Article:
Pruning Cedar Hedges


Posted by Horticulture Guy - Peter Punzi | Posted in Outside U.S. Gardeners | Posted on 15-09-2006

Q. Hello I’ve just moved into a new home with amazing cedar hedging but I have never taken care of this type of tree before could you give me some tips on maintaining them I’ve been told they can take over can I trim them in September or will I shock them? Please help, thank you Charlotte – Abbotsford BC

A.  Cedar hedges can be pruned two times during the year.  The main pruning should take place in late spring/ early summer as soon as the new growth stops and begins to harden.  If you need additional pruning to keep it in check you can do it in late summer / early fall so September pruning is fine.  Cedars do not respond well to drastic pruning and will not look good if they are.

Keeping Crows from Cherries


Posted by Horticulture Guy - Peter Punzi | Posted in Outside U.S. Gardeners | Posted on 25-03-2006

Q. How do i keep crows out of my cherry trees? I heard an owl decoy might work ..Help? Scott Landon – Surrey, B.C.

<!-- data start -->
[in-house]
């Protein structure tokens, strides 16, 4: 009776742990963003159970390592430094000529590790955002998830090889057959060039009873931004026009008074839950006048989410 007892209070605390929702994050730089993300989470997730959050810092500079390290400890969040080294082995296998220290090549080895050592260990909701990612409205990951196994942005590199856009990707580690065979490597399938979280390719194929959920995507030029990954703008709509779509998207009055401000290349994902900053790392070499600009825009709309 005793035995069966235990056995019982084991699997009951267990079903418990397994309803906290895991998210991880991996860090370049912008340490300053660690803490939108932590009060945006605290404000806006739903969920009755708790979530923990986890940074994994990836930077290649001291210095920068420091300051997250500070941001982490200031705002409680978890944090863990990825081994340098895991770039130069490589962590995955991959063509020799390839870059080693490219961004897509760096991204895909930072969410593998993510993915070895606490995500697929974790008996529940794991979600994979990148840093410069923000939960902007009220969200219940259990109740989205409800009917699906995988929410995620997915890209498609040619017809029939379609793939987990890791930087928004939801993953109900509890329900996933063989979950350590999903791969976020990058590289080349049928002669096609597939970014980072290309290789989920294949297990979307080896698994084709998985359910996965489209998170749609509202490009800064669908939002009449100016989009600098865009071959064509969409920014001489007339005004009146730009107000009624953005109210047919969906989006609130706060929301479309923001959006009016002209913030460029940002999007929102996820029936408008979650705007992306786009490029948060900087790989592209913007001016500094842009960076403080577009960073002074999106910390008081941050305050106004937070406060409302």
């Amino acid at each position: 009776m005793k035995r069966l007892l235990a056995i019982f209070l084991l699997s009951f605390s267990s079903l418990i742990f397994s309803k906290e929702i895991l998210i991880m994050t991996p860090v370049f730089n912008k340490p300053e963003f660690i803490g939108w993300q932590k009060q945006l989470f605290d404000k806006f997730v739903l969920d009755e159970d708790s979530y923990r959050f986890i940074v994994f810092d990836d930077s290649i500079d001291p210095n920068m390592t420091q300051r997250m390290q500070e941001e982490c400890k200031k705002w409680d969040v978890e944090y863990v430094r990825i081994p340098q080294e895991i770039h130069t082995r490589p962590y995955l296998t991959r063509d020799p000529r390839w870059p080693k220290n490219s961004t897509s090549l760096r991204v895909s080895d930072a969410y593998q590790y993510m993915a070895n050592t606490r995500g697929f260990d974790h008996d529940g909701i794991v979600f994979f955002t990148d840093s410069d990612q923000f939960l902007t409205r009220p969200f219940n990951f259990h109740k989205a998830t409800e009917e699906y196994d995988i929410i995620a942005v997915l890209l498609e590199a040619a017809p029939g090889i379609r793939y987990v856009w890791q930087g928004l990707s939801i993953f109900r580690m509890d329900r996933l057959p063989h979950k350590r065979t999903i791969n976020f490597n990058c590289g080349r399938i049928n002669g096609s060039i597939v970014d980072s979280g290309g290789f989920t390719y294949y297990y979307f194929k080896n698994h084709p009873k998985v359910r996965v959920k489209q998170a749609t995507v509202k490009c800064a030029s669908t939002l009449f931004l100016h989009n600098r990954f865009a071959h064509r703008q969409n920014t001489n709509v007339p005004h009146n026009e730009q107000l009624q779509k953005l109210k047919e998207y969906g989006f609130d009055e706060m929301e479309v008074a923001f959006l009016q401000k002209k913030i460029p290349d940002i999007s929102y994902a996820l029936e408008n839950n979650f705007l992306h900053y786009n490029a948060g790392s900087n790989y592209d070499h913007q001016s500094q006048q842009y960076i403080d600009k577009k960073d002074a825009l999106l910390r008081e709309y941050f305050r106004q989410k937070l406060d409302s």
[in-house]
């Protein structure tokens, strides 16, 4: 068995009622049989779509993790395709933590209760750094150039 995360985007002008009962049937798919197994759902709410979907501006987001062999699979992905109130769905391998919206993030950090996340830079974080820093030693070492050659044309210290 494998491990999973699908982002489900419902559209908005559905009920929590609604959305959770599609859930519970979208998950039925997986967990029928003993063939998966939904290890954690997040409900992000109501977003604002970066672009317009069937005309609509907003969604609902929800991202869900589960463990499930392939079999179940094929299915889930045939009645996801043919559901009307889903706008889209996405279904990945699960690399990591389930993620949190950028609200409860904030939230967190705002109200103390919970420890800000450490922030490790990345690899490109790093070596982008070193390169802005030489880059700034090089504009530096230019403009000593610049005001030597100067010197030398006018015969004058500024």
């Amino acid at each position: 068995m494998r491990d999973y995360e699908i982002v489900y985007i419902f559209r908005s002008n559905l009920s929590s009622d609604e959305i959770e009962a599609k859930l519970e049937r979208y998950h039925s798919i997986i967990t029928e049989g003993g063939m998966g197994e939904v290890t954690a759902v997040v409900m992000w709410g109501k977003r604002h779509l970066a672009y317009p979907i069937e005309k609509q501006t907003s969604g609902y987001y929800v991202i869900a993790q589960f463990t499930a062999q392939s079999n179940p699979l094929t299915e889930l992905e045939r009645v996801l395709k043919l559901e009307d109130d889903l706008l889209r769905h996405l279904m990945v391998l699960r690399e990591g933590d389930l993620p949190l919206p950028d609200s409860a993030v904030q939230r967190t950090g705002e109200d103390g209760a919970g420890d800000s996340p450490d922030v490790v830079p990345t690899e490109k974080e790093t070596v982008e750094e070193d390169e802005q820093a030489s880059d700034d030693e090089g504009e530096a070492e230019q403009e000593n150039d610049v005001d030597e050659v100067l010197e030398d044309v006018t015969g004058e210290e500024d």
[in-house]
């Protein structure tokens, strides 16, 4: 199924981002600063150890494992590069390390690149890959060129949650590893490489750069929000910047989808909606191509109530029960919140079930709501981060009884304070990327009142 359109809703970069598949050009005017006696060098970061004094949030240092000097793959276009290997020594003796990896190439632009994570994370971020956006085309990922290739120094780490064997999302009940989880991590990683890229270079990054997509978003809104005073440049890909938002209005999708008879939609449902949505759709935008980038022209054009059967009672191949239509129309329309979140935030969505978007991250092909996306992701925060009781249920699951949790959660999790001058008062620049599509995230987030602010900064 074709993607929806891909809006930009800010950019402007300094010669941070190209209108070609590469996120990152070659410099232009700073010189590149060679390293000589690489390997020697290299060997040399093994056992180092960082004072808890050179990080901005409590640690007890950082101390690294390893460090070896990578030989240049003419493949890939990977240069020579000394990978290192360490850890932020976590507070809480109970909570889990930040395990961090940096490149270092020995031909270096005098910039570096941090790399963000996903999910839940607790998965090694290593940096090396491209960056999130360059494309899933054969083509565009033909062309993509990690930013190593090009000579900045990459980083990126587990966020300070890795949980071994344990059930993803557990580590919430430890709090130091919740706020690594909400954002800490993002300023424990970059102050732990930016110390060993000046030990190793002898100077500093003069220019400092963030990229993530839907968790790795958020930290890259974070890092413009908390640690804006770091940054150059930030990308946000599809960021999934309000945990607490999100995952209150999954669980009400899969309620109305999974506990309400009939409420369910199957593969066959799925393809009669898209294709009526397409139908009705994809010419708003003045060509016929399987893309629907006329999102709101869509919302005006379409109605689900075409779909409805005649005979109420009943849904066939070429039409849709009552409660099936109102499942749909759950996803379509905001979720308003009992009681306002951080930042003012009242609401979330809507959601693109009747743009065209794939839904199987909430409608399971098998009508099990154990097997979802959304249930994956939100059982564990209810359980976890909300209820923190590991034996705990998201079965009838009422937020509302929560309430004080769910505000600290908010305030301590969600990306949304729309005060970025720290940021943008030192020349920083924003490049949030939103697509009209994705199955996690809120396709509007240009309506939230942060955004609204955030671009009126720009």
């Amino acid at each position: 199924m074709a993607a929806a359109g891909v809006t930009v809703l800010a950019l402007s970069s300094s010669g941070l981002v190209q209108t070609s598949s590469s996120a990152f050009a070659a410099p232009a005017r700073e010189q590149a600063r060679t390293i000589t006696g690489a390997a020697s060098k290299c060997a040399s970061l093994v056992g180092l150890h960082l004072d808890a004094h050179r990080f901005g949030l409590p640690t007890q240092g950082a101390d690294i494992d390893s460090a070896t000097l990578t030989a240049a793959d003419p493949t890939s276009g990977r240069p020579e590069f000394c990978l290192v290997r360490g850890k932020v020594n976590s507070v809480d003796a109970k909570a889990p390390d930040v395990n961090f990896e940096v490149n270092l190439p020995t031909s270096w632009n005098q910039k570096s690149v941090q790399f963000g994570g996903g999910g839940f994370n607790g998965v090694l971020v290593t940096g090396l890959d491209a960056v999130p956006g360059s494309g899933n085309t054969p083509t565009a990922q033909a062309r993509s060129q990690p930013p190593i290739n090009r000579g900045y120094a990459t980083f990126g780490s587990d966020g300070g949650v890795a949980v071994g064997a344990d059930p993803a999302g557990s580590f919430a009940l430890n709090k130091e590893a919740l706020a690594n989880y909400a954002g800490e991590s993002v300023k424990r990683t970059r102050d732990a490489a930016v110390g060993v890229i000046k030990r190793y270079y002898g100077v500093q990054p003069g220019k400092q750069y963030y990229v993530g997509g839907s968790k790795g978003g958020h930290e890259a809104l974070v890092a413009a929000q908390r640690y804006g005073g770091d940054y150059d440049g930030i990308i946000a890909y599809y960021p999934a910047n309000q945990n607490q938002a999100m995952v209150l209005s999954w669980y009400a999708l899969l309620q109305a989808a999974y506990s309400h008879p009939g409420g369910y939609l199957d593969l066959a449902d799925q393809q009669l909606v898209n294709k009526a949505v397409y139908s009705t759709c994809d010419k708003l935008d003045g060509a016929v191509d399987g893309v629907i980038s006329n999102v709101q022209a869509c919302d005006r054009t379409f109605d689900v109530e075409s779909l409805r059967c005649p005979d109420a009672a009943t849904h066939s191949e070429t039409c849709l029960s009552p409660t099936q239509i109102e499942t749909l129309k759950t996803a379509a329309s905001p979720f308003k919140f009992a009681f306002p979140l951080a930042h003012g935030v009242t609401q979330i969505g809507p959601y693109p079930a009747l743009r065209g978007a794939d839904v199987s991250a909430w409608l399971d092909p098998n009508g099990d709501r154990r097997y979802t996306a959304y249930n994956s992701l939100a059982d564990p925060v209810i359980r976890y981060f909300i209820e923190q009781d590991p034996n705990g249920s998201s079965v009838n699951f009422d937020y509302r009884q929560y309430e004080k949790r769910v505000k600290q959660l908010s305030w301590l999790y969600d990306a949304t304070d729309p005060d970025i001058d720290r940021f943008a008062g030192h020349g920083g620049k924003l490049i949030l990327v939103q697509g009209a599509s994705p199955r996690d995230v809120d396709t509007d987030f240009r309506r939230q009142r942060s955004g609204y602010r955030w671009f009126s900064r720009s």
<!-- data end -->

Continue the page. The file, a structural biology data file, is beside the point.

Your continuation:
A. I am sorry to say that the “Natural Enemy Scarecrow” sold to control “birds” is also the owl decoy (like the great horned owl decoys) used to attract crows for hunters – thus the term decoy. Where the great horned owl decoys may frighten smaller songbirds they instead incite mobbing behavior. Hunters use this to their advantage by setting up an own decoy and maybe a few fake crows on the ground nearby and then make an audible crow distress call. Crows are arguably the most intelligent birds rivaling and some claiming exceeding the intelligence of parrots. So if the crows are coming by to feed on your cherries (which they will remember to come back this year) they will find a predator and likely proceed to mob it. Especially if it is near their nesting sites. Once they take out your scarecrow they will be free to feast. Reflective scare tape may provide short-term control but crows may habituate to that as well if used for too long a period of time. There is also motion-sensing water propelling scarecrow sprinkler that can be set up to protect the trees. But the most effective method would be to exclude them from the tree using bird netting. There are large sizes (28’x28’) made specifically for protecting fruit trees. Put them up at least a week before you think they will ripen since the crows (just like the raccoons) are willing to eat fruit a little on the sour side and could still beat you to your fruit.